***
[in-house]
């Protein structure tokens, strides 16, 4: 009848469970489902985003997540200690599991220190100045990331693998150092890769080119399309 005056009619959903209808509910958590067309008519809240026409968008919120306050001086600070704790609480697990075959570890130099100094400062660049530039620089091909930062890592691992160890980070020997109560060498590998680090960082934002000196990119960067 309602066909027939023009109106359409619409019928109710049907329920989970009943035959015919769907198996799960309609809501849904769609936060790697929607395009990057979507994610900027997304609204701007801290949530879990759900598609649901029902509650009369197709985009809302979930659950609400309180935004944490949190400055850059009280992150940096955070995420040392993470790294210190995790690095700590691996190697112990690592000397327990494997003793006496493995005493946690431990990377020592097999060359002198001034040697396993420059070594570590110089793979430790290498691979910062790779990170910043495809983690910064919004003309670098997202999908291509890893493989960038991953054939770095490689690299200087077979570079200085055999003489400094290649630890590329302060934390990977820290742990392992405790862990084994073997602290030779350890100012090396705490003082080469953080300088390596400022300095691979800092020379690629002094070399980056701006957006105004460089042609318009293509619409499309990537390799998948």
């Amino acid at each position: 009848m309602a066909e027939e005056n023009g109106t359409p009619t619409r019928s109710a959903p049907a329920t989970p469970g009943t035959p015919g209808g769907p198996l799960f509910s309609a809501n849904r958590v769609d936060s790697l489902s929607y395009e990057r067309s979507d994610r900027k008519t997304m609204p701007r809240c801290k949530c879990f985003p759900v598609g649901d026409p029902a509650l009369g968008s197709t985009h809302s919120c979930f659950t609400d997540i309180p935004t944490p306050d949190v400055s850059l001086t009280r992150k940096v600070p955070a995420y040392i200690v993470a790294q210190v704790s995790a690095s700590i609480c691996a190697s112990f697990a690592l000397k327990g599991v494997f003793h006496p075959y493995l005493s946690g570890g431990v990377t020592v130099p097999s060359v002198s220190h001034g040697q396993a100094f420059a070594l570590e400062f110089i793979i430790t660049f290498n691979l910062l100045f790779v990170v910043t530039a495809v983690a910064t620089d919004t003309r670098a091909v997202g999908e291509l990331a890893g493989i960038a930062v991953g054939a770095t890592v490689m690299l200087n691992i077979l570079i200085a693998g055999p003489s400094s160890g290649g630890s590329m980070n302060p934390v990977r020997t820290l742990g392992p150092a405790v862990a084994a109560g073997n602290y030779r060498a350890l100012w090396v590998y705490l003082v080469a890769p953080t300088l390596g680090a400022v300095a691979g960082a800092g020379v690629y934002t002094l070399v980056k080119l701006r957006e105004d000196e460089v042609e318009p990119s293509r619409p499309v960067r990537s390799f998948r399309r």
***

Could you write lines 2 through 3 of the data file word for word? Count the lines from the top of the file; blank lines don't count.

């Protein structure tokens, strides 16, 4: 009848469970489902985003997540200690599991220190100045990331693998150092890769080119399309 005056009619959903209808509910958590067309008519809240026409968008919120306050001086600070704790609480697990075959570890130099100094400062660049530039620089091909930062890592691992160890980070020997109560060498590998680090960082934002000196990119960067 309602066909027939023009109106359409619409019928109710049907329920989970009943035959015919769907198996799960309609809501849904769609936060790697929607395009990057979507994610900027997304609204701007801290949530879990759900598609649901029902509650009369197709985009809302979930659950609400309180935004944490949190400055850059009280992150940096955070995420040392993470790294210190995790690095700590691996190697112990690592000397327990494997003793006496493995005493946690431990990377020592097999060359002198001034040697396993420059070594570590110089793979430790290498691979910062790779990170910043495809983690910064919004003309670098997202999908291509890893493989960038991953054939770095490689690299200087077979570079200085055999003489400094290649630890590329302060934390990977820290742990392992405790862990084994073997602290030779350890100012090396705490003082080469953080300088390596400022300095691979800092020379690629002094070399980056701006957006105004460089042609318009293509619409499309990537390799998948």
């Amino acid at each position: 009848m309602a066909e027939e005056n023009g109106t359409p009619t619409r019928s109710a959903p049907a329920t989970p469970g009943t035959p015919g209808g769907p198996l799960f509910s309609a809501n849904r958590v769609d936060s790697l489902s929607y395009e990057r067309s979507d994610r900027k008519t997304m609204p701007r809240c801290k949530c879990f985003p759900v598609g649901d026409p029902a509650l009369g968008s197709t985009h809302s919120c979930f659950t609400d997540i309180p935004t944490p306050d949190v400055s850059l001086t009280r992150k940096v600070p955070a995420y040392i200690v993470a790294q210190v704790s995790a690095s700590i609480c691996a190697s112990f697990a690592l000397k327990g599991v494997f003793h006496p075959y493995l005493s946690g570890g431990v990377t020592v130099p097999s060359v002198s220190h001034g040697q396993a100094f420059a070594l570590e400062f110089i793979i430790t660049f290498n691979l910062l100045f790779v990170v910043t530039a495809v983690a910064t620089d919004t003309r670098a091909v997202g999908e291509l990331a890893g493989i960038a930062v991953g054939a770095t890592v490689m690299l200087n691992i077979l570079i200085a693998g055999p003489s400094s160890g290649g630890s590329m980070n302060p934390v990977r020997t820290l742990g392992p150092a405790v862990a084994a109560g073997n602290y030779r060498a350890l100012w090396v590998y705490l003082v080469a890769p953080t300088l390596g680090a400022v300095a691979g960082a800092g020379v690629y934002t002094l070399v980056k080119l701006r957006e105004d000196e460089v042609e318009p990119s293509r619409p499309v960067r990537s390799f998948r399309r």